Two unpublished opinions from the Second Circuit this week bring the EEOC Appellate Division another victory, and bring down the curtain on an aging ADEA case by a clergyman that had previously been the subject of another, widely-publicized appellate decision, Hankins v. Lyght, 441 F.3d 96, 103 (2d Cir. 2006).
EEOC v. Everdry Management Services, Inc., No. 06-5430 (2d Cir. Oct. 14, 2009): In a brief opinion, the panel affirms denial of a judgment as a matter of law in a Title VII sex harassment case brought against two defendants, affirms denial of injunctive relief and affirms damages. The notable point, to me, is that the jury was apparently instructed to decide the integrated enterprise issue: “Although defendants contend that evidence of the interrelation of operations and control of labor relations, see Cook v. Arrowsmith Shelburne, Inc., 69 F.3d 1235 (2d Cir. 1995), between EMM and EMS was insufficient to support the jury’s finding that the two companies constitute a single, integrated enterprise, we agree with the District Court that there is no reason to overturn the jury’s finding.” Very often, this question is treated by courts as one of law (or mixed law-and-fact), but it makes perfect sense that the jury should be allowed to sort it out as a question of fact.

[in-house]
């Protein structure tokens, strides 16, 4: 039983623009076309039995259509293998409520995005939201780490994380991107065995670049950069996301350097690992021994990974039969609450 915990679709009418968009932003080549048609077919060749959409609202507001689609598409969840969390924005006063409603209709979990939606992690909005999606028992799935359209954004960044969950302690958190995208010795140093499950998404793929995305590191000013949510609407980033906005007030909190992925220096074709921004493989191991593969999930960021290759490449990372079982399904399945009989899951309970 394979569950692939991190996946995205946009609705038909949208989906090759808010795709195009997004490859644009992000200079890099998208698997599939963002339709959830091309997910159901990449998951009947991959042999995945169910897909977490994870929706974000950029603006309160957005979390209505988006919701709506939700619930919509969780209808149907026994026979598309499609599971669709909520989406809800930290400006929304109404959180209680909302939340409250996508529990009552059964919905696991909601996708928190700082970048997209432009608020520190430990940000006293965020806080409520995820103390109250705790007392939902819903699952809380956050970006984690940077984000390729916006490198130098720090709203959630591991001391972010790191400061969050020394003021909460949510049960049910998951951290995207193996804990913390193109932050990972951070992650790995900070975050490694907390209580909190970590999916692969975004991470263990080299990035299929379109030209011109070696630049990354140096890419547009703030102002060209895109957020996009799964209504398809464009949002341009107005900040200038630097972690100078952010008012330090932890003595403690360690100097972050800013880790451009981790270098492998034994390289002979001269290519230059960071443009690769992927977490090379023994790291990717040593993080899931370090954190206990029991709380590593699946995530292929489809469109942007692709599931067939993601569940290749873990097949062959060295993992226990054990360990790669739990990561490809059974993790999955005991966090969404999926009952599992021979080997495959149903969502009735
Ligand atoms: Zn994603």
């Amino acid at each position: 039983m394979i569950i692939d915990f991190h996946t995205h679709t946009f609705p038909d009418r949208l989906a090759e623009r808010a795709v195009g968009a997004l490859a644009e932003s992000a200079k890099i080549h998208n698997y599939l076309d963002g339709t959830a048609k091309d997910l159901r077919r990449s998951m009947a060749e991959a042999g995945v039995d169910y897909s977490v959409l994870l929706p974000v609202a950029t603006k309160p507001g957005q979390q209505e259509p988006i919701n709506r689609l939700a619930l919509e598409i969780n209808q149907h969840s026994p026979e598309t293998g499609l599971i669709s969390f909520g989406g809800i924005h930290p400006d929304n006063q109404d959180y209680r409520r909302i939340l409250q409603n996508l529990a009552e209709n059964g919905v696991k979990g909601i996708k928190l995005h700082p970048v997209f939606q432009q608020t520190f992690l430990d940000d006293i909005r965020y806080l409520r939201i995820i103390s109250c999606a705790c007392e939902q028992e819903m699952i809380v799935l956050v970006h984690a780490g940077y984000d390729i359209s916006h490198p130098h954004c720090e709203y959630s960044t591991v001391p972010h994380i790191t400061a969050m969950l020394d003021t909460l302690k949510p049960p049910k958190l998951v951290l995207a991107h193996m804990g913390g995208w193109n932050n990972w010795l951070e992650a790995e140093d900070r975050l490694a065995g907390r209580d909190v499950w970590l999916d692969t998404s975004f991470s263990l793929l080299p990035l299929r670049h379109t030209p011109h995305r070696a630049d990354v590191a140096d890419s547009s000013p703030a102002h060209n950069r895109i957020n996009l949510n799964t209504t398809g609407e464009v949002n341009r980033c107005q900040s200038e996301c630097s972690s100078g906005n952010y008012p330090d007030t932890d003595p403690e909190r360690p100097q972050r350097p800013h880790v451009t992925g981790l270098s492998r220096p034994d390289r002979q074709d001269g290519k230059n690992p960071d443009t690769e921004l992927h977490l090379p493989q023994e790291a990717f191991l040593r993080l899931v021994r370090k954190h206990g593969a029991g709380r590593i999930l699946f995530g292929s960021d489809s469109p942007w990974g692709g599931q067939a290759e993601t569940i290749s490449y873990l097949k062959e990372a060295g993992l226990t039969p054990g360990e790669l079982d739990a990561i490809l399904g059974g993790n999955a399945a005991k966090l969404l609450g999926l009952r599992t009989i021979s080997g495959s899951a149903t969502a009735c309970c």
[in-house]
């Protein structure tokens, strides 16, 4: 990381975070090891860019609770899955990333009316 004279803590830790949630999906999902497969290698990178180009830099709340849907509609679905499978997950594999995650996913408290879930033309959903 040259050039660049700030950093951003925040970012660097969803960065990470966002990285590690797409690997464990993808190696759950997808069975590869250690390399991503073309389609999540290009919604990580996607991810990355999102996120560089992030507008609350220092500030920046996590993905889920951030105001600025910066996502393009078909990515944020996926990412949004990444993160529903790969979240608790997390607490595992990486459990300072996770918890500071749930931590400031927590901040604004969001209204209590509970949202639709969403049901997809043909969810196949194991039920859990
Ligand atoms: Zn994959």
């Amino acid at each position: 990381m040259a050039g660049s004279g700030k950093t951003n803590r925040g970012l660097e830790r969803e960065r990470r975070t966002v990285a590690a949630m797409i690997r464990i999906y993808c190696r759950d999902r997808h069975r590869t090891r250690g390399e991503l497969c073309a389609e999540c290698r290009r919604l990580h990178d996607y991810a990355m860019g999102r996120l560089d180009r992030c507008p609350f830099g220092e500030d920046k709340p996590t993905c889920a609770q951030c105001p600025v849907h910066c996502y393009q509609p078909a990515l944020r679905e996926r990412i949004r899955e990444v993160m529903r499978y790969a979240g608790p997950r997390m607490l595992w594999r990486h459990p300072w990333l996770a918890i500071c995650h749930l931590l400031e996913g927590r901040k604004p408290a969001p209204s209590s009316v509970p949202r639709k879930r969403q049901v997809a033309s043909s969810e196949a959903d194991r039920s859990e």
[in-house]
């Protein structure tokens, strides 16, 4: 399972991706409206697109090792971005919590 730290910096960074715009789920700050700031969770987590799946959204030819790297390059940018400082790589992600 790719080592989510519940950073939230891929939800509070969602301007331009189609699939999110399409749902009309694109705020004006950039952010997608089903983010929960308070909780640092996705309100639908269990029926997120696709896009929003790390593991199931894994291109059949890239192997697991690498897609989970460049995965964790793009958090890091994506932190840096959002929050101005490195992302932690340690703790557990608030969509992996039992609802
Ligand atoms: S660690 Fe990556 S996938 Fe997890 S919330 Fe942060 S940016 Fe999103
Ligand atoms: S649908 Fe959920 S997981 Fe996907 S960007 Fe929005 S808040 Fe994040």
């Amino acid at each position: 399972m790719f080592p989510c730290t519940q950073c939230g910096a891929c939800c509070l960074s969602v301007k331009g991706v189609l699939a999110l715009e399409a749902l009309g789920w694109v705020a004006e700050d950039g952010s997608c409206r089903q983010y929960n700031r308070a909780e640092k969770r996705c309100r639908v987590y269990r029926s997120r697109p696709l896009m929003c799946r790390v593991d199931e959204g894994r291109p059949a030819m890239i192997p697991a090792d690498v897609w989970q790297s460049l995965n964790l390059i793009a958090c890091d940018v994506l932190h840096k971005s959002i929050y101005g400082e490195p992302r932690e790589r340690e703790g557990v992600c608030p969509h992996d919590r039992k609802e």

Hankins v. The N.Y. Annual Conf. of the United Methodist Church, No. 07-4556 (2d Cir. Oct. 13, 2009): This case involved a minister fighting mandatory retirement. While most such cases wind up dismissed on the “ministerial exception” (implied in the federal anti-discrimination statutes), this one followed a different course.
In the first Hankins appeal, three years ago, the Second Circuit held — over a dissent by then-Judge Sotomayor — that the Religious Freedom Restoration Act of 1993 (“RFRA”), 42 U.S.C. § 2000bb et seq., is constitutional as applied to federal law, and that it amended the ADEA and governed the merits of the case. The case was then remanded for consideration under RFRA.
Returning to the court, with the original Hankins author (Judge Ralph Winter) gone senior, and Judge Sotomayor now a Supreme Court Justice, a rump panel of two judges affirms dismissal, this time on constitutional grounds: “On remand, the district court held that RFRA had displaced the ministerial exception,
although the suit should still be dismissed under RFRA. Hankins v. N.Y. Annual Conf. of the United Methodist Church, 516 F. Supp. 2d 225, 234-35 (E.D.N.Y. 2007) (Hankins II). Subsequently, in Rweyemamu v. Cote, 520 F.3d 198, 207 (2d Cir. 2008), we held that the First Amendment compelled the dismissal of a Title VII claim brought by an ordained Catholic priest because his termination was based on allegedly unsatisfactory performance of his religious duties. We also cited with approval Minker v. Balt. Annual Conf. of the United Methodist Church, 894 F.2d 1354, 1355-56 (D.C. Cir. 1990), which held that a constitutional exception to the ADEA existed in the case of a Methodist minister denied a pastorage, allegedly due to his age. The facts in this case parallel those in Rweyemamu and Minker: Hankins’ duties were that of an ordained United Methodist minister, and the basis for his mandatory retirement was a rule contained in the central governing document of the United Methodist Church. RFRA, of course, cannot displace a constitutionally-mandated rule. Accordingly, we hold that the constitutionally-based ministerial exception requires the dismissal of Hankins’ suit.”